Subd. 5.

Genetically engineered and similar terms.

"Genetically engineered,"
"genetic engineering," "genetically modified," "genetic modification," "genetically
manipulated," "genetic manipulation," or similar terms, when applied to human food,
means a food that is produced from or with an organism or organisms with genetics altered
materially through the application of:

(1) in vitro nucleic acid techniques which include, but are not limited to, recombinant
deoxyribonucleic acid (DNA) or ribonucleic acid (RNA), direct injection of nucleic acid
into cells or organelles, encapsulation, gene deletion, and doubling; or

(2) methods of fusing cells beyond the taxonomic family that overcome natural
physiological, reproductive, or recombination barriers, and that are not techniques used in
traditional breeding and selection such as conjugation, transduction, and hybridization.

Subd. 6.

In vitro and in vivo nucleic acid techniques.

"In vitro and in vivo nucleic
acid techniques" means techniques, including but not limited to recombinant DNA or
RNA techniques that use vector systems; techniques involving the direct introduction into
the organisms of hereditary materials prepared outside the organisms such as biolistics,
microinjection, macroinjection, chemoporation, electroporation, microencapsulation,
and liposome fusion.

Subd. 7.


"Manufacturer" means a person or business engaged in the
production or processing of seed, seed stock, food, or any food product.

Subd. 8.


"Organism" means any biological entity capable of replication,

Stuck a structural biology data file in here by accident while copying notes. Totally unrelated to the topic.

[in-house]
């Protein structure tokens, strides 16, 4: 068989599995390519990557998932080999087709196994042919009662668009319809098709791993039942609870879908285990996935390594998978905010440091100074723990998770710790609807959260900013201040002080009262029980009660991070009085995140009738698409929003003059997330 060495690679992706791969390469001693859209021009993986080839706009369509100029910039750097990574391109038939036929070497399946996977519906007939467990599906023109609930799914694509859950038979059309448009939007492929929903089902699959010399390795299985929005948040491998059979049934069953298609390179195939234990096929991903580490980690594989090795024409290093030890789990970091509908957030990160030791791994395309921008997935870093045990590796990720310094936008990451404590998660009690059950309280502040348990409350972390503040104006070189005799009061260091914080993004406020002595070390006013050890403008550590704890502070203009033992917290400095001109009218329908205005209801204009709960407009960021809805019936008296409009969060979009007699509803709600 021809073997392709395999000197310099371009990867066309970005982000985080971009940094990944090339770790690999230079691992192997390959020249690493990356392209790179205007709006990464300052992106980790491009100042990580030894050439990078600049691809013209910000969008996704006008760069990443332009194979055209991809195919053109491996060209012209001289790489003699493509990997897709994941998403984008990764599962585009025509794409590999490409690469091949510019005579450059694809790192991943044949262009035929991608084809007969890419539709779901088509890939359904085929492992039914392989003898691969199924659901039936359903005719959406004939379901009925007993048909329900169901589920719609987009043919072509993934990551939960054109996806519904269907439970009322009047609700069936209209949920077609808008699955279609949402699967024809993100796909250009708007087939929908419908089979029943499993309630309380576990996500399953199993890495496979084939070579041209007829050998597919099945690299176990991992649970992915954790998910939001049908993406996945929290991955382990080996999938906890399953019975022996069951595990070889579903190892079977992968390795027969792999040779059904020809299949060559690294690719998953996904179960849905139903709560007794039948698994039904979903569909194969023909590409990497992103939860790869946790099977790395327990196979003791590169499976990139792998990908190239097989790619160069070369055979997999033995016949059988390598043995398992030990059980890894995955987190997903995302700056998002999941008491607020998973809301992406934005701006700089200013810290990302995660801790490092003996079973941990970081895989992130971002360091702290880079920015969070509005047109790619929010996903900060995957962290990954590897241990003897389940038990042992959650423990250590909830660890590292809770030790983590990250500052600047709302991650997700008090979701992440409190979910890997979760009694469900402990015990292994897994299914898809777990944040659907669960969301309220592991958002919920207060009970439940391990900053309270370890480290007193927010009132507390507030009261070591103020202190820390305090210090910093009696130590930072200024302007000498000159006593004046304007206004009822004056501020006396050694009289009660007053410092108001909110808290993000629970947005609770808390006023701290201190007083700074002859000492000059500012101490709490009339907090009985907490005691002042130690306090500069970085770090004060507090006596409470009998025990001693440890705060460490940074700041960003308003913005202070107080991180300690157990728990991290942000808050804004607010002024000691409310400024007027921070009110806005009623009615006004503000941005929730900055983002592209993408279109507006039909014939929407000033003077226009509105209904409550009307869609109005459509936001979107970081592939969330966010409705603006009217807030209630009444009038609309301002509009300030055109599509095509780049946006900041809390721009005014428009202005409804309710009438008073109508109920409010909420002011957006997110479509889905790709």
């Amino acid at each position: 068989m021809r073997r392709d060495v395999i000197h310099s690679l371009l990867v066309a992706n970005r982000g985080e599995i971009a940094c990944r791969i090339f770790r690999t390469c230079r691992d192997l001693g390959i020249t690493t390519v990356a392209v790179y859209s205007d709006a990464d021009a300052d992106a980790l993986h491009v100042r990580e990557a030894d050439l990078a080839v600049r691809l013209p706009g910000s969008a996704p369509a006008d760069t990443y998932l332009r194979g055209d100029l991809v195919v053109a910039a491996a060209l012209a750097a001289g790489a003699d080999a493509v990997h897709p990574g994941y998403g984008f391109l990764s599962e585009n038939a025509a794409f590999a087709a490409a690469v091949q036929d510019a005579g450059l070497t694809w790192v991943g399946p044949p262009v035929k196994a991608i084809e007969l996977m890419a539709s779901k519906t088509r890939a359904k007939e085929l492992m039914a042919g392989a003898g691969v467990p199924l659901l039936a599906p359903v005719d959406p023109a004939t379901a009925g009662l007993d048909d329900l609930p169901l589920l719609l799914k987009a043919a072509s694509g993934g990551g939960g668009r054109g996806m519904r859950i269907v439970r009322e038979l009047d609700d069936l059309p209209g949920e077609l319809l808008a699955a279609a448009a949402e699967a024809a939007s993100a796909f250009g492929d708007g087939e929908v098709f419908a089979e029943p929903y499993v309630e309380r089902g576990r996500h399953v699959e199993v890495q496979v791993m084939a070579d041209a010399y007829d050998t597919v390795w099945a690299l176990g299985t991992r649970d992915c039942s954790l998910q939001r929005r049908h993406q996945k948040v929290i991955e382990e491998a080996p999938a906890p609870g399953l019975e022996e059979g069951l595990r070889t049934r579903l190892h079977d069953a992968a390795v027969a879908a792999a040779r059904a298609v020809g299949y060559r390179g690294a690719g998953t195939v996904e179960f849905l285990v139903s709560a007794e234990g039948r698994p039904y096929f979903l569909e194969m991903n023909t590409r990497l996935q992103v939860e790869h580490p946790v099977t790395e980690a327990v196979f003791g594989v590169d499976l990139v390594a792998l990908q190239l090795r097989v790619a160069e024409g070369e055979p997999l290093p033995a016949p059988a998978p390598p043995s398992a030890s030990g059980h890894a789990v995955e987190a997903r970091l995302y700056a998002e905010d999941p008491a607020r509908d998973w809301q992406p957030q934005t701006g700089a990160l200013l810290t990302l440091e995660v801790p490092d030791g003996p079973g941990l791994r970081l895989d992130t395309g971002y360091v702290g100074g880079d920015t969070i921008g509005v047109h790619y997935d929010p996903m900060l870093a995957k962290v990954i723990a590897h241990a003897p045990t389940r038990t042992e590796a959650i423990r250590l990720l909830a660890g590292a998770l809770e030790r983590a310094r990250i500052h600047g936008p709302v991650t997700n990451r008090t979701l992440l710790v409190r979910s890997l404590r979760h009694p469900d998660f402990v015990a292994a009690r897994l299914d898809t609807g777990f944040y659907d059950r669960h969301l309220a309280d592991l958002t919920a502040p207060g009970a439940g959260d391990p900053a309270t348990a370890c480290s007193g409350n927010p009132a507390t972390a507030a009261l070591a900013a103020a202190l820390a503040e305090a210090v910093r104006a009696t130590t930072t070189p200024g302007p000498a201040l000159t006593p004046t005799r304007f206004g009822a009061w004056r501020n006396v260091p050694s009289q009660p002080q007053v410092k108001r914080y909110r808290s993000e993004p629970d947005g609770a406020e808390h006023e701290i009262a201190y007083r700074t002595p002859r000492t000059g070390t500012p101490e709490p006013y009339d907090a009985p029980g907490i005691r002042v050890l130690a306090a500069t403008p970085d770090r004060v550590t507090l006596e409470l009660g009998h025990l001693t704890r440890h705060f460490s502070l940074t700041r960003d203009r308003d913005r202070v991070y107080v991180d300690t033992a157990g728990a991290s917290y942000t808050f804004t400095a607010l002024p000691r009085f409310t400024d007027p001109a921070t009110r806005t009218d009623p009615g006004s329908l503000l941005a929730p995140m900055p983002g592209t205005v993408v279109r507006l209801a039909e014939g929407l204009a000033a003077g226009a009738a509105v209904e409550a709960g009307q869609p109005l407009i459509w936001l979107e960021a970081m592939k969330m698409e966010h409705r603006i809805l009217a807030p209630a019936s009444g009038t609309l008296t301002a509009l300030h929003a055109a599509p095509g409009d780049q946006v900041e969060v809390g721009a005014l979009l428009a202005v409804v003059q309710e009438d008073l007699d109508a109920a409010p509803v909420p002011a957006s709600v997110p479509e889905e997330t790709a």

reproduction, or transferring genetic material.

Subd. 9.

Processed food.

"Processed food" means any food other than a
raw agricultural commodity and includes any food produced from a raw agricultural
commodity that was processed through canning, smoking, pressing, cooking, freezing,
dehydration, fermentation, or milling.

Subd. 10.

Processing aid.

"Processing aid" means:

(1) a substance that is added to a food during the processing of the food but is
removed from the food in some manner before the food is packaged in a final form;

(2) a substance that is added to a food during processing, is converted into
constituents normally present in the food, and does not significantly increase the amount
of the constituents found in the food; or

(3) a substance that is added to a food for its technical or functional effect in the
processing but is present in the finished food at insignificant levels and does not have any
technical or functional effect in the finished food.

Subd. 11.


"Retailer" means a person or business engaged in selling food